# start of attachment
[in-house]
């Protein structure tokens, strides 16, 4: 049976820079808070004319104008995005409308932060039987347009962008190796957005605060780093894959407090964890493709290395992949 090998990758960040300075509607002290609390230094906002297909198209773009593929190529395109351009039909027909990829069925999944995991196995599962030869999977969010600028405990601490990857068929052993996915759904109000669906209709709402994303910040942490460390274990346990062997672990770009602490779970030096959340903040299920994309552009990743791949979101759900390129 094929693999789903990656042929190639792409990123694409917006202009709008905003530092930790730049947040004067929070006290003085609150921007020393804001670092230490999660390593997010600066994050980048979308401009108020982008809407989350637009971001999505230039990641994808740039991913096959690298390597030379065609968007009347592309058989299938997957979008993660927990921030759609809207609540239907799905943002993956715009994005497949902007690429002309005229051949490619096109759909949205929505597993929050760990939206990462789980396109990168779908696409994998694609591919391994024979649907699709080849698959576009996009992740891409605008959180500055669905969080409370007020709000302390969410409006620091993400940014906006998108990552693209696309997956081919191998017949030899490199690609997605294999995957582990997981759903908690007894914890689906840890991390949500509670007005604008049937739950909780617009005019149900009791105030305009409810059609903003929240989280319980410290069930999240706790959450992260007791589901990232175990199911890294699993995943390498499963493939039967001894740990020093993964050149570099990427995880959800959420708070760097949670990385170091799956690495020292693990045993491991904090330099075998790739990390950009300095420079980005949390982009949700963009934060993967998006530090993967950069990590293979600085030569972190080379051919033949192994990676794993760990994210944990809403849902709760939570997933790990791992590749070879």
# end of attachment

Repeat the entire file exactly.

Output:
[in-house]
């Protein structure tokens, strides 16, 4: 049976820079808070004319104008995005409308932060039987347009962008190796957005605060780093894959407090964890493709290395992949 090998990758960040300075509607002290609390230094906002297909198209773009593929190529395109351009039909027909990829069925999944995991196995599962030869999977969010600028405990601490990857068929052993996915759904109000669906209709709402994303910040942490460390274990346990062997672990770009602490779970030096959340903040299920994309552009990743791949979101759900390129 094929693999789903990656042929190639792409990123694409917006202009709008905003530092930790730049947040004067929070006290003085609150921007020393804001670092230490999660390593997010600066994050980048979308401009108020982008809407989350637009971001999505230039990641994808740039991913096959690298390597030379065609968007009347592309058989299938997957979008993660927990921030759609809207609540239907799905943002993956715009994005497949902007690429002309005229051949490619096109759909949205929505597993929050760990939206990462789980396109990168779908696409994998694609591919391994024979649907699709080849698959576009996009992740891409605008959180500055669905969080409370007020709000302390969410409006620091993400940014906006998108990552693209696309997956081919191998017949030899490199690609997605294999995957582990997981759903908690007894914890689906840890991390949500509670007005604008049937739950909780617009005019149900009791105030305009409810059609903003929240989280319980410290069930999240706790959450992260007791589901990232175990199911890294699993995943390498499963493939039967001894740990020093993964050149570099990427995880959800959420708070760097949670990385170091799956690495020292693990045993491991904090330099075998790739990390950009300095420079980005949390982009949700963009934060993967998006530090993967950069990590293979600085030569972190080379051919033949192994990676794993760990994210944990809403849902709760939570997933790990791992590749070879």